Amazon Go Stores to Start Accepting Cash Following Discrimination Concerns
Amazon Go stores, which let customers buy items without waiting in checkout lines, will start accepting cash, amid intensifying criticism that the company is discriminating against the unbanked. In an internal all-hands meeting last month, Steve Kessel, Amazon’s senior vice president of physical stores, told employees that the company plans “additional payment mechanisms” at its Go stores. Kessel was responding to a question about how Amazon plans to address “discrimination and elitism” at the cashierless stores, which charge purchases using an app connected to a bank or credit card. Philadelphia last month became the first major U.S. city to ban cashless stores despite Amazon’s reported attempt to block the law. The state of New Jersey followed a couple weeks later, and cities like New York, San Francisco and Chicago are considering similar laws. Massachusetts has had a law in place for decades requiring stores to accept cash.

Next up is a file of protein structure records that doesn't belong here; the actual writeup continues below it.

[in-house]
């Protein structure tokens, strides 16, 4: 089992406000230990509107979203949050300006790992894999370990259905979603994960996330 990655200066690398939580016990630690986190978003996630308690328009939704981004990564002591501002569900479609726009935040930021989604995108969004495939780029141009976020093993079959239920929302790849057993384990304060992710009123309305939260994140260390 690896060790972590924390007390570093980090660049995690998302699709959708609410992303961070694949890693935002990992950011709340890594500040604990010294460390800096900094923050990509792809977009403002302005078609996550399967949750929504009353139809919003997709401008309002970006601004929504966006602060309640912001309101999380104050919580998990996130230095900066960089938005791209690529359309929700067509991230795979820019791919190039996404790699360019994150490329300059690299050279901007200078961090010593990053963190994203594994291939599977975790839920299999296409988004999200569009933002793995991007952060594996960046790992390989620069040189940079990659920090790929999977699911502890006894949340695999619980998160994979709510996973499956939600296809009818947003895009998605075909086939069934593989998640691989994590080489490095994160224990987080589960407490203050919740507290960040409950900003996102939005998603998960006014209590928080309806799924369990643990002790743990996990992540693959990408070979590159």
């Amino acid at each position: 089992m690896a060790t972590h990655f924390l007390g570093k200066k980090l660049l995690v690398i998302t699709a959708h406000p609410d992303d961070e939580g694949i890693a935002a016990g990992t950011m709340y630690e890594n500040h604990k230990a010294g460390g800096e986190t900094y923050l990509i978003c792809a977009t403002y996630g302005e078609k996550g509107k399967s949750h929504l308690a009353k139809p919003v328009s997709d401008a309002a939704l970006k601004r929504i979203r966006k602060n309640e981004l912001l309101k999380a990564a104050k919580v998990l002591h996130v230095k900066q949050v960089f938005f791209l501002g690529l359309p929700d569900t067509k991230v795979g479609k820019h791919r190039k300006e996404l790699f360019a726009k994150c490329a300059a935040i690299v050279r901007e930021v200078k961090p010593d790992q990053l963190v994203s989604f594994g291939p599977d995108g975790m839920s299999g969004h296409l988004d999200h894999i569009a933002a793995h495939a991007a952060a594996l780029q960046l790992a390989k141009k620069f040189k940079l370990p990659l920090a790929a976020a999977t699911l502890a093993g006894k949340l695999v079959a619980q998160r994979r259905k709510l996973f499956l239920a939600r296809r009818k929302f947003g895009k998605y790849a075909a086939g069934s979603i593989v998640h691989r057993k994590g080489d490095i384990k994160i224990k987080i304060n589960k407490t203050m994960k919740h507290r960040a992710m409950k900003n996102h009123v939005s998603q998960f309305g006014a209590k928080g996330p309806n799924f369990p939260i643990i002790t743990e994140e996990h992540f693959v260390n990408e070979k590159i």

Total Retail's Take: Having to offer another payment option — in this case, cash — adds convenience to consumers, but a cost for Amazon. The retailer will likely have to hire cashiers for its Amazon Go stores now that customers will be able to pay for their purchases with cash. In addition to increased costs, the move to accept cash transactions could negatively impact the in-store experience for Amazon Go customers. The stores typically range in size from 1,500 to 2,000 square feet, and the addition of checkout lanes combined with the heavy foot traffic the Amazon Go stores have seen to-date could create long lines and cramped shoppers. What Amazon gains by offering the ability to pay with cash at its Go stores is an expansion of its potential in-store customer base. According to a 2017 report from the FDIC, approximately 6.5 percent of U.S. households are "unbanked." Those consumers will soon have the ability to shop in Amazon Go stores, which they previously couldn't do.